2.4.1 The second generation of GM crops
Much of the present-day debate about GM plants centres around the existing range of GM crops, most of which have been engineered for herbicide tolerance or insect resistance (covered in course S250_1 Gene manipulation in plants). One of the implications of this narrow commercial focus is that the benefit that such crops would bring, other than to those multinational companies that produce them, is by no means clear. Weighing up their value on some form of ethical scales might be unlikely to find in their favour.
A range of second-generation crops are currently being developed that might tip the balance in a different direction. You may have explored the issues around one such crop, Golden Rice (Section 5 of course S250_1 Gene manipulation in plants). Other second-generation GM crops include those that have been modified so as to produce a whole range of pharmaceutical products, including vaccines and drugs of promised relevance to diseases such as HIV, rabies, diabetes and TB. The use of such crops has been termed 'pharming'. The issue is explored an article from The Guardian headlined Medical crops coming soon (13 July 2004).
The attraction of 'pharming' is that crops offer a considerably cheaper pharmaceutical production route compared to conventional means - between 10 and 100 times so. Of course, environmental and health concerns remain, for example, that genes from such GM crops might escape into similar neighbouring crops, running a risk of unwanted medicines entering the food chain.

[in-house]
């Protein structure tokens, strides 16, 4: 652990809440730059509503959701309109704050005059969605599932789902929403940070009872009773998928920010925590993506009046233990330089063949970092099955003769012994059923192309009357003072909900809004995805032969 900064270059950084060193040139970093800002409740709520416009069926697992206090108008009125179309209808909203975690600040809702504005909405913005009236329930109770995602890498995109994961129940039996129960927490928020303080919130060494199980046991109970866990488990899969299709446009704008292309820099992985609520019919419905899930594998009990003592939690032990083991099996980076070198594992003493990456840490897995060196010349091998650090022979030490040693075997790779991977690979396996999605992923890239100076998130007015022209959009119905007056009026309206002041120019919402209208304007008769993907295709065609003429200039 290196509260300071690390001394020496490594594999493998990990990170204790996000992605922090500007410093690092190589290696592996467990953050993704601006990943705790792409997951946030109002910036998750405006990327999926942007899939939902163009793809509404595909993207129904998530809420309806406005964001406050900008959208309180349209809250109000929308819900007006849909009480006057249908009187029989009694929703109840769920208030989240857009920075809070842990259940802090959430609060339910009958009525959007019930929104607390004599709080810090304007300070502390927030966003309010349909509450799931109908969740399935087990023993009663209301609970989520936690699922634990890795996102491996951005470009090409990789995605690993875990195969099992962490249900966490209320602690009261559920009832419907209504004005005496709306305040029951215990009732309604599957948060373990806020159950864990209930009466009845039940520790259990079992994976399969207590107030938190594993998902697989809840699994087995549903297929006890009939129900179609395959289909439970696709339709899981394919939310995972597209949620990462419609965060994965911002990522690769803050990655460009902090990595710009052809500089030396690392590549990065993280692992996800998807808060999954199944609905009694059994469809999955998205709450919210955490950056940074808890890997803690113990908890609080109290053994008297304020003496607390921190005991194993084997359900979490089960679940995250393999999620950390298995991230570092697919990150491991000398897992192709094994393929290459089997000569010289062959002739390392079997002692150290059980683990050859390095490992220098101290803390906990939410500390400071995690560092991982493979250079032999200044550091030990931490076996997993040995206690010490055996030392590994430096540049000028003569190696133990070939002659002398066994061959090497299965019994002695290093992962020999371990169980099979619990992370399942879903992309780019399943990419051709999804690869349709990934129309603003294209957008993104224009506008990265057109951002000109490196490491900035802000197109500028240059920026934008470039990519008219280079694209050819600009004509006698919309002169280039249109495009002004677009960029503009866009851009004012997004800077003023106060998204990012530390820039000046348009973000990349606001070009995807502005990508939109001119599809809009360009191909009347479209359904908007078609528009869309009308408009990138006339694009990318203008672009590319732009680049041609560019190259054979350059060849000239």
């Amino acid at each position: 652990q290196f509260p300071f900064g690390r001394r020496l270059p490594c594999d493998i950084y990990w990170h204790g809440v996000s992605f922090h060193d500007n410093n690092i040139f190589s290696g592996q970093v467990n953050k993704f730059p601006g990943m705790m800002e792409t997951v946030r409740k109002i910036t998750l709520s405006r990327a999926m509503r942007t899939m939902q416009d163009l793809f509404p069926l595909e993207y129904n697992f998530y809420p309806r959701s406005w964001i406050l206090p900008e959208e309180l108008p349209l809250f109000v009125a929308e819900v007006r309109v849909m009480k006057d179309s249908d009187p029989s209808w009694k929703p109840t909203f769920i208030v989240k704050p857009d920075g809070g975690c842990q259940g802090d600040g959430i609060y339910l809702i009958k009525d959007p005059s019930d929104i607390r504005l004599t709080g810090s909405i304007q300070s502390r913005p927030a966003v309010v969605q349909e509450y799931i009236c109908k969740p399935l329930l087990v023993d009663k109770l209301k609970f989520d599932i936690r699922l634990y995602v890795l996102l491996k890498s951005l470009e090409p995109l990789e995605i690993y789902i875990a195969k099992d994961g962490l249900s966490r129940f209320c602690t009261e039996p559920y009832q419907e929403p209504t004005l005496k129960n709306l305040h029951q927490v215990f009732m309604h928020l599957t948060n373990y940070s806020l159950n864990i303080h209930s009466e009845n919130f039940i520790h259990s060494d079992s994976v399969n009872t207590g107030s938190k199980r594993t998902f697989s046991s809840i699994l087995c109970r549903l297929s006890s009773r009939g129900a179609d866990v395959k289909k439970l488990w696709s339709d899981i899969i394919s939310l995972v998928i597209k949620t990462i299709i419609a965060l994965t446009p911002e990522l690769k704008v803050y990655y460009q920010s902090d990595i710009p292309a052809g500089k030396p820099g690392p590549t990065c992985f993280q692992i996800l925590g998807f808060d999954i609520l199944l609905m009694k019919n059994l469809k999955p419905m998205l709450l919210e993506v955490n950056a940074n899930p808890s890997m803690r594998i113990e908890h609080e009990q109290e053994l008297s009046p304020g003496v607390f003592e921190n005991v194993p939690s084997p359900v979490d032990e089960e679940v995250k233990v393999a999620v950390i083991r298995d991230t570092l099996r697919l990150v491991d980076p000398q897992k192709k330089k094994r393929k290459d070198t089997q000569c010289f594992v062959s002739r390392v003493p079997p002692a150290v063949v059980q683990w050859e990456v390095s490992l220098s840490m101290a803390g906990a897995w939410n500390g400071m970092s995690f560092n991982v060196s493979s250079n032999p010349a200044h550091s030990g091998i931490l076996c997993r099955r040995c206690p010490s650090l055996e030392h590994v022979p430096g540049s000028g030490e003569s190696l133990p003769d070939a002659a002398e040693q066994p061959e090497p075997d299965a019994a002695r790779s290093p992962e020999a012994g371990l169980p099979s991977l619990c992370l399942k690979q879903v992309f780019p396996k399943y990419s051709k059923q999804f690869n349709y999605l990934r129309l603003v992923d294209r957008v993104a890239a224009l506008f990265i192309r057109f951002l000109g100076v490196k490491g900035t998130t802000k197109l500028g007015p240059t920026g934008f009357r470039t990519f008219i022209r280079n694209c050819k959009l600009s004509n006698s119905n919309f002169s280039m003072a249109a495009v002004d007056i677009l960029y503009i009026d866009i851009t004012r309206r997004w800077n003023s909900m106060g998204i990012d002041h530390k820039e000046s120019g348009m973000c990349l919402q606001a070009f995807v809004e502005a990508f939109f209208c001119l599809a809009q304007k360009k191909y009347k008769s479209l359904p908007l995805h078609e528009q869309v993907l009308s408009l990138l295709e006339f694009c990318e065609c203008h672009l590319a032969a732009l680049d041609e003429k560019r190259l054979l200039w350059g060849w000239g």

Some second-generation crops are promised to be of special benefit to developing countries and the environment. For example, GM crops are under development that may be able to grow in particularly salty soil. This might then make productive some of the estimated 35% of the world's agricultural land that is currently too salty to be of value. In the longer term, it may be possible to transfer bacterial genes responsible for nitrogen fixation from the nitrogen-fixing bacteria into cereal crops. Nitrogen fixation allows certain bacteria, which naturally occur in the roots of leguminous plants such as peas, to convert atmospheric nitrogen into nitrates, which are an essential plant nutrient. If this process could be induced in the roots of cereal crops, it would reduce farmers reliance on nitrate-based fertilisers.
Some supporters of GM technology see a future where beneficial applications of this type will be so numerous and far-reaching, and the contexts of debates therefore so different, that attitudes to GM technology in the near future will be very far removed from present-day anxieties.